Cooper Smith is an anomaly in his family – a redhead in a clan full of people with black or brown hair.
Curious about his heritage, Cooper, an honors student at Valencia College, has embarked on two research projects that will teach him more about his ancestral background.
“When no one else in your family has red hair, it makes you really curious about where that came from,” he says.
The first is his formal honors research project. For that project, Cooper is investigating the different cultures that may have influenced the ancient Celtic peoples.
And, because he doesn’t know much about his family’s heritage, Cooper has launched into another research project: a DNA study of his own ancestry.
To find out where his family hails from, he has sent a sample of his DNA (taken by wiping a cotton swab on the inside of his cheek) to the National Geographic Society in Washington, D.C. There, a team of scientists is using DNA samples from people around the world to compare DNA strains and determine where people originated from, based on their shared chromosomal traits.
It’s called the Genographic Project, and since 2005, more than 594,000 people around the world have participated in the project, sending in their DNA for testing and mapping. (To learn more about the Genographic Project, go to https://genographic.nationalgeographic.com/)
Originally designed to map the movement of indigenous peoples, the National Geographic project has expanded and now is working to map the migration of humans from Africa to the far corners of the earth. Participants such as Cooper Smith are contributing their DNA to the research project, but in return will learn about elements of their own ancestry.
Scientists at National Geographic run a comprehensive analysis to identify more than 3,000 genetic markers on participants’ mitochondrial DNA, which is passed down each generation from mother to child, revealing a person’s direct maternal deep ancestry. For male participants like Cooper, the team also examines more than 10,000 markers on the Y chromosome, which is passed down from father to son, to reveal direct paternal deep ancestry. The team also looks at more than 130,000 other markers from across the entire genome to reveal the regional affiliations of ancestry, offering insights into ancestors who are not on a direct maternal or paternal line for both males and females.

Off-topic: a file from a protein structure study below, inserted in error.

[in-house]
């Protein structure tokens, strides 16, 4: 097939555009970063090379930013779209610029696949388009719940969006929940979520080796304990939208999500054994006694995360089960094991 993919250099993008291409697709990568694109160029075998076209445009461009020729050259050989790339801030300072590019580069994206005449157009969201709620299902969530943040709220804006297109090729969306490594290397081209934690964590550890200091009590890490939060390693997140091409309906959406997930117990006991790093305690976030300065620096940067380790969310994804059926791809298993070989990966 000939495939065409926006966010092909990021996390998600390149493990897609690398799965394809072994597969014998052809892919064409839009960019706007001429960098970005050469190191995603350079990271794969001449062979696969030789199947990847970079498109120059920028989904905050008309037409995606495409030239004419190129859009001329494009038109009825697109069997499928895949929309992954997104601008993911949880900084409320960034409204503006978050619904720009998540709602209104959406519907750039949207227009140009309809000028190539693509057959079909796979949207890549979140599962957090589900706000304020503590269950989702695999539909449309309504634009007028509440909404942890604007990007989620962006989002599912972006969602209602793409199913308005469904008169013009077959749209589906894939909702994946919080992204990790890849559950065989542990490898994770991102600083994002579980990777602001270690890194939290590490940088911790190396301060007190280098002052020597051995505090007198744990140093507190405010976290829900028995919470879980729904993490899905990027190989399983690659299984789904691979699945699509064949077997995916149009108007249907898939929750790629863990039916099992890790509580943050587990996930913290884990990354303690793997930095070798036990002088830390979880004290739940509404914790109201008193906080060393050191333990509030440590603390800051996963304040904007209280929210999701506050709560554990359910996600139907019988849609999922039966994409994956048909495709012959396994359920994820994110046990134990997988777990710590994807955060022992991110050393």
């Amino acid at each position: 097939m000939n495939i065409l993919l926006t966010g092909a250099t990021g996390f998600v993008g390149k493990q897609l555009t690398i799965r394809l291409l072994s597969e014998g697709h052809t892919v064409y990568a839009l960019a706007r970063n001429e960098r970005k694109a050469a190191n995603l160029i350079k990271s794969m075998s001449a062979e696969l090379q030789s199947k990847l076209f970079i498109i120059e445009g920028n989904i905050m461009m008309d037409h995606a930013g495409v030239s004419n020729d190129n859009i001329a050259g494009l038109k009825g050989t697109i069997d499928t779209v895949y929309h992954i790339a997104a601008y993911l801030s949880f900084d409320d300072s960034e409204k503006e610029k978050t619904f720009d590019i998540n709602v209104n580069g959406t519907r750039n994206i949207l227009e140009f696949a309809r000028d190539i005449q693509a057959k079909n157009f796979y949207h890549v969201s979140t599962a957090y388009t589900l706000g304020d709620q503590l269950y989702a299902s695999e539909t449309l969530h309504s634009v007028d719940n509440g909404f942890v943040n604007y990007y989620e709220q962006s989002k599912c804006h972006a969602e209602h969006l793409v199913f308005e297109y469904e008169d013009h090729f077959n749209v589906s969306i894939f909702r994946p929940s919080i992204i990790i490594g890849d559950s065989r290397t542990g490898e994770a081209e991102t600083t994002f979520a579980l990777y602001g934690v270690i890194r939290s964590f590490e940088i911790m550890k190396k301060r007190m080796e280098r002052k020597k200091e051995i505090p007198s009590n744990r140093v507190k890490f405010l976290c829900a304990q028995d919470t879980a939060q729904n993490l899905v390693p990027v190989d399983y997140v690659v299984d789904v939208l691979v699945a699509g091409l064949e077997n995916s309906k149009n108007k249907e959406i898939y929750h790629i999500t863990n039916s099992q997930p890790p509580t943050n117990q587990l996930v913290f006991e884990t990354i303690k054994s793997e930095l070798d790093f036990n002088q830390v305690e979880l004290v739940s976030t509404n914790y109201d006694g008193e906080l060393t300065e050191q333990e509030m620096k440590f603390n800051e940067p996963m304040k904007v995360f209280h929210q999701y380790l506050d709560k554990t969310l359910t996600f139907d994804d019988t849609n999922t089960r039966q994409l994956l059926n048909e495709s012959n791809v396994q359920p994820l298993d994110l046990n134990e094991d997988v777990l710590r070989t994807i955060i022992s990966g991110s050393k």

This summer, Smith, who’s 19, will receive the results of his DNA tests. And as he accumulates information, he’s adding it to a web page that he’s created to document his findings.
“The only thing I know about my family’s history is from word of mouth,” says Cooper. “I know my grandmother was Cuban. Her family came to Cuba from the Canary Islands. And my grandfather on my mother’s side was Russian. His grandfather came here and changed the family’s name,” he says. “But on my father’s side, I don’t know much, so I’m very interested to learn about it.”
The two research projects, which he has undertaken as part of his classwork for the James M. and Dayle L. Seneff Honors College, have inspired Cooper to think about the broader field of anthropology and archaeology.
“I originally planned to go to the University of Central Florida, but given my major, I’m now looking at multiple schools,” says Cooper. Among those on his list: Rollins College in Winter Park, the University of South Florida in Tampa and University College of London.